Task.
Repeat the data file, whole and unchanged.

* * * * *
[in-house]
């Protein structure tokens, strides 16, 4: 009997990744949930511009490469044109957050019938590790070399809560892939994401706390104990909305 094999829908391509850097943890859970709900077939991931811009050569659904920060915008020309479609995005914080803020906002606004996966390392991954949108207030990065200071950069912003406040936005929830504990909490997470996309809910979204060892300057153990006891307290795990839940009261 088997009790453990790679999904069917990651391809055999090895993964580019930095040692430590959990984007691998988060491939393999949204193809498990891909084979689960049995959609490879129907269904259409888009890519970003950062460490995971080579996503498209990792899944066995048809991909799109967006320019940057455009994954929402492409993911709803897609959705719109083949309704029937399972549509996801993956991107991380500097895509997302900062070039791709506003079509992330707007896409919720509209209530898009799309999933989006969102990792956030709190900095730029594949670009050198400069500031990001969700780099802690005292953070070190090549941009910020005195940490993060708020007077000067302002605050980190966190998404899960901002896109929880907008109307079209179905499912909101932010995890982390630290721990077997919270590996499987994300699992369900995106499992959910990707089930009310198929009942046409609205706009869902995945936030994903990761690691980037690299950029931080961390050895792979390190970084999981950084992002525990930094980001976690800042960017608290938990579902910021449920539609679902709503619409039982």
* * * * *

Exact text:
[in-house]
């Protein structure tokens, strides 16, 4: 009997990744949930511009490469044109957050019938590790070399809560892939994401706390104990909305 094999829908391509850097943890859970709900077939991931811009050569659904920060915008020309479609995005914080803020906002606004996966390392991954949108207030990065200071950069912003406040936005929830504990909490997470996309809910979204060892300057153990006891307290795990839940009261 088997009790453990790679999904069917990651391809055999090895993964580019930095040692430590959990984007691998988060491939393999949204193809498990891909084979689960049995959609490879129907269904259409888009890519970003950062460490995971080579996503498209990792899944066995048809991909799109967006320019940057455009994954929402492409993911709803897609959705719109083949309704029937399972549509996801993956991107991380500097895509997302900062070039791709506003079509992330707007896409919720509209209530898009799309999933989006969102990792956030709190900095730029594949670009050198400069500031990001969700780099802690005292953070070190090549941009910020005195940490993060708020007077000067302002605050980190966190998404899960901002896109929880907008109307079209179905499912909101932010995890982390630290721990077997919270590996499987994300699992369900995106499992959910990707089930009310198929009942046409609205706009869902995945936030994903990761690691980037690299950029931080961390050895792979390190970084999981950084992002525990930094980001976690800042960017608290938990579902910021449920539609679902709503619409039982």